Learn something new every day
More Info... by email
Bovine cartilage is cartilage taken from cattle. Cartilage is a flexible type of tissue that is found in different parts of the body such as the ear, the nose, and in joints between bones in humans, cattle and other animals. Medicinal uses of bovine cartilage include treating conditions such as cancer, rheumatoid arthritis and osteoporosis.
Only a few studies have been conducted on people using bovine cartilage who have serious diseases and the number of subjects involved were small. There is no clinical proof at this time that the medicinal uses of bovine cartilage are effective. Some scientists believe the cartilage may be helpful in treating conditions such as psoriasis, dry socket after a tooth extraction, or acne.
New York medical surgeon John F. Prudden published a report in 1985 that included 31 patients who had different types of cancers and had been given bovine cartilage. Although this report showed a high response rate, some of the patients received conventional treatments in addition to the cartilage and the trial was not conducted under scientific conditions. In addition, later clinical trials were unable to come up with the same results.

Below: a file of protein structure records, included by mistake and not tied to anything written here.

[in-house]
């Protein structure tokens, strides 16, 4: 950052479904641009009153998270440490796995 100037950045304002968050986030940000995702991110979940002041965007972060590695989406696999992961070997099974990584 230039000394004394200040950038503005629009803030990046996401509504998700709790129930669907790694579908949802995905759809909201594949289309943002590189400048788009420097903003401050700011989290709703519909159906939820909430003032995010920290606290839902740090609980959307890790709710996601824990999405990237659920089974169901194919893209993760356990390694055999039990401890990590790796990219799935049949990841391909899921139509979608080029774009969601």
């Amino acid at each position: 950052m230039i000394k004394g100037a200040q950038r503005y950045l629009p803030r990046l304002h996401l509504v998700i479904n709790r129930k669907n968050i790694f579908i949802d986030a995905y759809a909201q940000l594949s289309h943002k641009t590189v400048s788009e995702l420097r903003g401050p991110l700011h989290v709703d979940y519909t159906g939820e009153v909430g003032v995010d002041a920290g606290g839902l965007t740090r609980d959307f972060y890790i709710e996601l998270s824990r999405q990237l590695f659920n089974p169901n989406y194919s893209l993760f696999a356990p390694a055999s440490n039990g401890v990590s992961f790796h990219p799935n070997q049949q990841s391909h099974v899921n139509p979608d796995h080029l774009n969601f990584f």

Like other treatments, taking bovine cartilage can have side effects. These side effects can include diarrhea, swelling, itching, and nausea. People who are allergic to beef products should not take this cartilage. In addition, bovine cartilage may or may not interact with other drugs or herbal remedies.
Bovine cartilage is available in pill or powder form as a dietary supplement and is used orally or topically. When bovine cartilage is injected, the cartilage is in liquid form. Some practitioners inject bovine cartilage directly into muscles to treat conditions such as osteoarthritis or under the skin to treat conditions such as psoriasis. Injected bovine cartilage is considered to be an experimental medication.
Many people consult with their primary medical providers about using bovine cartilage. Since the medicinal uses of bovine cartilage have not been thoroughly tested or proven to be effective, physicians may suggest alternative treatments. In addition to the lack of information regarding the effectiveness of the medicinal uses of bovine cartilage, there is also no information on the effects, if any, of taking bovine cartilage while a woman is pregnant or breastfeeding.
One of our editors will review your suggestion and make changes if warranted. Note that depending on the number of suggestions we receive, this can take anywhere from a few hours to a few days. Thank you for helping to improve wiseGEEK!